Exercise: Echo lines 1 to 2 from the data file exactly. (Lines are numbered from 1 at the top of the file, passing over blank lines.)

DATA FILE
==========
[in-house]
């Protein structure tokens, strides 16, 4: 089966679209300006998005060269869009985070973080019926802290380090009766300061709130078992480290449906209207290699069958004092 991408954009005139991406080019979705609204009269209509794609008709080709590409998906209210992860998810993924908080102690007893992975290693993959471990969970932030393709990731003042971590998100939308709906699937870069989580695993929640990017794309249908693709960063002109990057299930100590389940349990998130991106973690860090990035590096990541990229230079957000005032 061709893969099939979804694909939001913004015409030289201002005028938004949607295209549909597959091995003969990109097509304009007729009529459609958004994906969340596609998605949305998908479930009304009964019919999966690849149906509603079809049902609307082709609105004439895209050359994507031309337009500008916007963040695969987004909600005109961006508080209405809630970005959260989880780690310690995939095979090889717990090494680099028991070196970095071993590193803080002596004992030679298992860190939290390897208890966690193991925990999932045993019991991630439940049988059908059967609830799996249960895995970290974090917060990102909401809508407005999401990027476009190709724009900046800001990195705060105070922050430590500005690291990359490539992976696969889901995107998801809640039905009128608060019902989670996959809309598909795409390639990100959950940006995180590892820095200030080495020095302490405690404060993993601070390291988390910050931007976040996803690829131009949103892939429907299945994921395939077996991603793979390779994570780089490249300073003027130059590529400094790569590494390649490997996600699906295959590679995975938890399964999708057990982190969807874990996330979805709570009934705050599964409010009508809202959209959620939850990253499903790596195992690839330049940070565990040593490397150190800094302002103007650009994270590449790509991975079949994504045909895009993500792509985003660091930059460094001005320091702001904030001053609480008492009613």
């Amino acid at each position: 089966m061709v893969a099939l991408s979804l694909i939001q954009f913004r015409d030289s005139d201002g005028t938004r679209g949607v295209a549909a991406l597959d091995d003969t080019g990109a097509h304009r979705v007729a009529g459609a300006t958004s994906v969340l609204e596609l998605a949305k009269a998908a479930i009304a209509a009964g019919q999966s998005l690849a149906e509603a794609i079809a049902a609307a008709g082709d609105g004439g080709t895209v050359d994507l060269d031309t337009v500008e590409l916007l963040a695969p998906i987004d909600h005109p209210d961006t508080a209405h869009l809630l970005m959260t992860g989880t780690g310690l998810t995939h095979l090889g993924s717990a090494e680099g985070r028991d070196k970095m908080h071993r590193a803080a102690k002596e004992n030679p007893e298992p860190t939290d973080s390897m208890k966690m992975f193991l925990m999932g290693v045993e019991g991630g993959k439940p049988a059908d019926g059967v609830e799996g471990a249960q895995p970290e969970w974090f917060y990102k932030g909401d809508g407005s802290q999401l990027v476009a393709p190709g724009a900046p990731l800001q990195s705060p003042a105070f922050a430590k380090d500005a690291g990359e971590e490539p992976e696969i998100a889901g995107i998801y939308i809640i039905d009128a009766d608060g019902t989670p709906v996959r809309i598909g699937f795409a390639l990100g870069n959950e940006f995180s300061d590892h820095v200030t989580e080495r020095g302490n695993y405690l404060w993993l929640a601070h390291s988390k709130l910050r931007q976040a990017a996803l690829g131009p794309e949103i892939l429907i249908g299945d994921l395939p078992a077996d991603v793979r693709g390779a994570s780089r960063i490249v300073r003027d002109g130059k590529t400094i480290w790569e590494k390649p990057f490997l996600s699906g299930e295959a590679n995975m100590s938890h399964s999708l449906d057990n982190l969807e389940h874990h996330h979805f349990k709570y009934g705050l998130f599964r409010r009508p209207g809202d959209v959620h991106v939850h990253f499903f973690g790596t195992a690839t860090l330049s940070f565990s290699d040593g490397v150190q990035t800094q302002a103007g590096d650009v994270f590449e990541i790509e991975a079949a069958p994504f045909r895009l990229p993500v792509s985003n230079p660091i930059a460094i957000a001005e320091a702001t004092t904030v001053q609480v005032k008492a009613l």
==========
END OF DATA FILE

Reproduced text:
[in-house]
């Protein structure tokens, strides 16, 4: 089966679209300006998005060269869009985070973080019926802290380090009766300061709130078992480290449906209207290699069958004092 991408954009005139991406080019979705609204009269209509794609008709080709590409998906209210992860998810993924908080102690007893992975290693993959471990969970932030393709990731003042971590998100939308709906699937870069989580695993929640990017794309249908693709960063002109990057299930100590389940349990998130991106973690860090990035590096990541990229230079957000005032 061709893969099939979804694909939001913004015409030289201002005028938004949607295209549909597959091995003969990109097509304009007729009529459609958004994906969340596609998605949305998908479930009304009964019919999966690849149906509603079809049902609307082709609105004439895209050359994507031309337009500008916007963040695969987004909600005109961006508080209405809630970005959260989880780690310690995939095979090889717990090494680099028991070196970095071993590193803080002596004992030679298992860190939290390897208890966690193991925990999932045993019991991630439940049988059908059967609830799996249960895995970290974090917060990102909401809508407005999401990027476009190709724009900046800001990195705060105070922050430590500005690291990359490539992976696969889901995107998801809640039905009128608060019902989670996959809309598909795409390639990100959950940006995180590892820095200030080495020095302490405690404060993993601070390291988390910050931007976040996803690829131009949103892939429907299945994921395939077996991603793979390779994570780089490249300073003027130059590529400094790569590494390649490997996600699906295959590679995975938890399964999708057990982190969807874990996330979805709570009934705050599964409010009508809202959209959620939850990253499903790596195992690839330049940070565990040593490397150190800094302002103007650009994270590449790509991975079949994504045909895009993500792509985003660091930059460094001005320091702001904030001053609480008492009613």